New exhibit of historical photos explores the fight for fair housing in Chicagoland
Open now through June 20, a sprawling exhibit at the Elmhurst Art Museum explores systemic issues of race-based discrimination surrounding housing opportunities in the Chicagoland area.
It’s often been said that a picture is worth 1,000 words, “but I think it’s worth even more than that if a photographer is in the right place at the right time capturing something important,” says Wheaton resident Bernard Kleina, whose historic images are the centerpiece of a new exhibit at the Elmhurst Art Museum entitled “In Focus: The Chicago Freedom Movement and the Fight for Fair Housing.”
‘In Focus: The Chicago Freedom Movement and the Fight for Fair Housing’
When: Through June 20
Where: Elmhurst Art Museum, 150 South Cottage Hill Avenue, Elmhurst
Tickets: $15 for adults, $12 for seniors
Running through June 20, the sprawling exhibit explores systemic issues of race-based discrimination surrounding housing opportunities in the Chicagoland area, combining a wealth of news articles, interviews and maps outlining the extraordinary inequities, along with 40 of Kleina’s photographs and first-hand accounts of the groundbreaking work of the Chicago Freedom Movement (CFM). Organized by Martin Luther King Jr., James Bevel and Al Raby during 1965-67, CFM was essential to the passing of the Fair Housing Act of 1968, which prohibited discrimination for housing rentals and loans based on race, religion, gender or national origin.
An amateur photographer at the time with an interest in social justice, Kleina was present to capture many of King’s movements after the civil rights icon moved his family into a modest Lawndale home to explore the issues of blockbusting and contract disparities happening around the city. Kleina’s images are some of the only full-color representations of King at the time, capturing him speaking at City Hall in July 1965, a Chicago Freedom Movement rally for open housing at Soldier Field in July 1966, and the violent clashes during a demonstration at Marquette Park that August.
“Before I photographed Dr. King, the only photos I ever took were family or vacations. That’s why I photographed in color. It didn’t even occur to me to shoot in black and white like everyone else was doing for newspapers and magazines,” recalls Kleina.
In fact, at the time he was a Catholic priest and Dean of Boys at Immaculate Conception High School just across the street from the Elmhurst Art Museum where his photos are now on display. Kleina first got involved with the civil rights movement after watching TV news footage of the now infamous events of the Bloody Sunday in March 1965 and heeding King’s call for clergy to come to Selma; his photos of Lewis, Brown Chapel, the Edmund Pettus Bridge and more from that time are also included in the exhibit.
“When we got there, maybe it’s because I’m white, I thought that I could do something to help out. But I soon realized that Selma did so much more for me than I could do for Selma. It literally changed my whole life,” says Kleina who, shortly after King’s assassination in 1968, left the priesthood and spent the next four decades as executive director of the west suburban-based nonprofit HOPE Fair Housing Center. HOPE is also a sponsor of the “In Focus” exhibit and worked with Elmhurst Art Museum to meet the ultimate goal to “educate through art and architecture.”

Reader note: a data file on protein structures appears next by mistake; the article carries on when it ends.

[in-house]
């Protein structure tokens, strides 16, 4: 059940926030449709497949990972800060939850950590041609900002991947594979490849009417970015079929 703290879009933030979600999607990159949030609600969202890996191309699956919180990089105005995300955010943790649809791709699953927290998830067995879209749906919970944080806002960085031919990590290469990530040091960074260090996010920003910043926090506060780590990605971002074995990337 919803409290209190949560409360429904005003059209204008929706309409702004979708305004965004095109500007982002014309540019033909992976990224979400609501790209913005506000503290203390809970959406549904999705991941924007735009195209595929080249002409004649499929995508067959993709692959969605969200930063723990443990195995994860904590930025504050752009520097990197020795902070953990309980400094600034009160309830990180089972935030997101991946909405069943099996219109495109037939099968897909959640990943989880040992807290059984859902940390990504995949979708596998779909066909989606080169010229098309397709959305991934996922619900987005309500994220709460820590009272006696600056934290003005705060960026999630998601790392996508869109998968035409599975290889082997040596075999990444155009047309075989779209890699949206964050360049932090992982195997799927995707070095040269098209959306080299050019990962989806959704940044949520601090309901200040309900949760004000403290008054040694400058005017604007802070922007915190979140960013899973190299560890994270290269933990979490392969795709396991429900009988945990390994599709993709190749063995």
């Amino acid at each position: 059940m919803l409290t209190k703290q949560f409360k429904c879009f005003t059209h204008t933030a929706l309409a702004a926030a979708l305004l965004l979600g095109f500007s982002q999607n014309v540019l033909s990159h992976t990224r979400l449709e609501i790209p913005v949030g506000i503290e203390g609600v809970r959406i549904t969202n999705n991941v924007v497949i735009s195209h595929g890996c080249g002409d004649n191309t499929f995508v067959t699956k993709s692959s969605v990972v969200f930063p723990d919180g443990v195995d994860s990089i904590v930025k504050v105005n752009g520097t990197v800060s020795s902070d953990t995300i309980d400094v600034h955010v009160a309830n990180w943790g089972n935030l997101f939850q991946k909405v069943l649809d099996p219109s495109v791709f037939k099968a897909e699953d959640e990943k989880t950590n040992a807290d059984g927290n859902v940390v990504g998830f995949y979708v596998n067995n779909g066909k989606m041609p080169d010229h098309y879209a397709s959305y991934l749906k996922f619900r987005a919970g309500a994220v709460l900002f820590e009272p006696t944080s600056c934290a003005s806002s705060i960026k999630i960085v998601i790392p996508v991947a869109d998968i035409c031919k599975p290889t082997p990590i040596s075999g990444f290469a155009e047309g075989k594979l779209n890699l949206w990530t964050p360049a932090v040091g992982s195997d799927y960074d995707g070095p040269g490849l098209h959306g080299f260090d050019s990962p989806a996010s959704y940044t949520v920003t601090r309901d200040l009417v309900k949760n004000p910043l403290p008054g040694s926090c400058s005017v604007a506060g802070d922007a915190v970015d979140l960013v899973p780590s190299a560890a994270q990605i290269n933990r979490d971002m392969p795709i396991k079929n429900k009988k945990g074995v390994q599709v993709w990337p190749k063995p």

“In looking at Bernie’s photos and understanding that the Chicago Freedom Movement was centered around housing, we thought this really is a broader view of how we can talk about architecture as a museum. We aren’t just talking about the architectural details of a single house but rather more important issues,” says the museum’s executive director, John McKinnon. “One of the great things is that we were able to work with HOPE to demonstrate this is not just an urban problem but it affects many families in neighborhoods in Illinois. And In this case photography became a great way to talk about historical events and show how much it even affected places like Elmhurst.”
Kleina says correctly documenting history was also his motivation in photographing the events of 1965-67 and King, whom he regrettably never got to meet.
“So many officials and media were blaming Dr. King for inciting violence, and I felt that someone had to document what was going on to dispel that kind of language.” It’s an important topic today too, “now that everyone has the responsibility of a camera,” says Kleina, giving praise to 17-year-old Darnella Frazier who, last May, captured the death of George Floyd on video and transformed the nation into action. “I do tell younger people especially not to wait until they think they are totally competent to do any kind of assignment because the moment may pass you by,” Kleina adds.
The Elmhurst Museum was also keen to incorporate current events and younger artists into the exhibit for greater context and to inspire action. Also on display are photographs of the summer 2020 protests taken by 21-year-old Chicago photographer Vashon Jordan Jr., as well as a collaborative project, “Depth of Field” from the Design Museum of Chicago, Elmhurst Art Museum’s Teen Council and York Community High School’s Black Student Union, with collages made by teens in response to quotes about fair housing from activists and leaders.
The museum’s adjoining McCormick House offers “There is Black Housing in the Future: Equitable Public Housing as Memorial,” an installation from activists Alisha Wormsley of Pittsburgh and Chicago-based Ayanah Moor. “In Focus” concludes with an action center with further resources to help create change (also available online at elmhurstartmuseum.org).
Kleina will give a free virtual artist talk at 9 a.m. Thursday via the museum’s website.
Selena Fragassi is a local freelance writer.